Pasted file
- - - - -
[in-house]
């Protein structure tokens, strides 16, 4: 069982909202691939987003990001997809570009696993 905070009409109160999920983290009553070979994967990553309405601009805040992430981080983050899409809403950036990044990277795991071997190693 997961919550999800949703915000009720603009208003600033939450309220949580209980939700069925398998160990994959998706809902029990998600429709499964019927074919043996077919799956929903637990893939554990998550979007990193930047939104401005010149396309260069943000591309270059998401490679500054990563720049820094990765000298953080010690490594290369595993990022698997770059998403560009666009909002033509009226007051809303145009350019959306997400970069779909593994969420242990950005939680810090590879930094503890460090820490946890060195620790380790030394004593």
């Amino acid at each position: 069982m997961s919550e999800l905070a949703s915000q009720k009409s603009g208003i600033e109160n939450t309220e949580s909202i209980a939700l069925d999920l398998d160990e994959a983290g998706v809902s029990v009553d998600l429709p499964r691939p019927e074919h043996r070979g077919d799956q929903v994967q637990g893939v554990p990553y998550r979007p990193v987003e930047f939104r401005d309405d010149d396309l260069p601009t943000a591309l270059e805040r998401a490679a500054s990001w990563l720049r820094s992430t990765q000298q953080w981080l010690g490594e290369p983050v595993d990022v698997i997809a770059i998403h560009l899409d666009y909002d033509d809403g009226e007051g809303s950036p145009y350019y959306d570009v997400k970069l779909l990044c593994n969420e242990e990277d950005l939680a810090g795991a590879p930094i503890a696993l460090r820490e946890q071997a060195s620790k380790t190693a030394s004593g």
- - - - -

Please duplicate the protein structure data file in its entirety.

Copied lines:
[in-house]
């Protein structure tokens, strides 16, 4: 069982909202691939987003990001997809570009696993 905070009409109160999920983290009553070979994967990553309405601009805040992430981080983050899409809403950036990044990277795991071997190693 997961919550999800949703915000009720603009208003600033939450309220949580209980939700069925398998160990994959998706809902029990998600429709499964019927074919043996077919799956929903637990893939554990998550979007990193930047939104401005010149396309260069943000591309270059998401490679500054990563720049820094990765000298953080010690490594290369595993990022698997770059998403560009666009909002033509009226007051809303145009350019959306997400970069779909593994969420242990950005939680810090590879930094503890460090820490946890060195620790380790030394004593």
């Amino acid at each position: 069982m997961s919550e999800l905070a949703s915000q009720k009409s603009g208003i600033e109160n939450t309220e949580s909202i209980a939700l069925d999920l398998d160990e994959a983290g998706v809902s029990v009553d998600l429709p499964r691939p019927e074919h043996r070979g077919d799956q929903v994967q637990g893939v554990p990553y998550r979007p990193v987003e930047f939104r401005d309405d010149d396309l260069p601009t943000a591309l270059e805040r998401a490679a500054s990001w990563l720049r820094s992430t990765q000298q953080w981080l010690g490594e290369p983050v595993d990022v698997i997809a770059i998403h560009l899409d666009y909002d033509d809403g009226e007051g809303s950036p145009y350019y959306d570009v997400k970069l779909l990044c593994n969420e242990e990277d950005l939680a810090g795991a590879p930094i503890a696993l460090r820490e946890q071997a060195s620790k380790t190693a030394s004593g």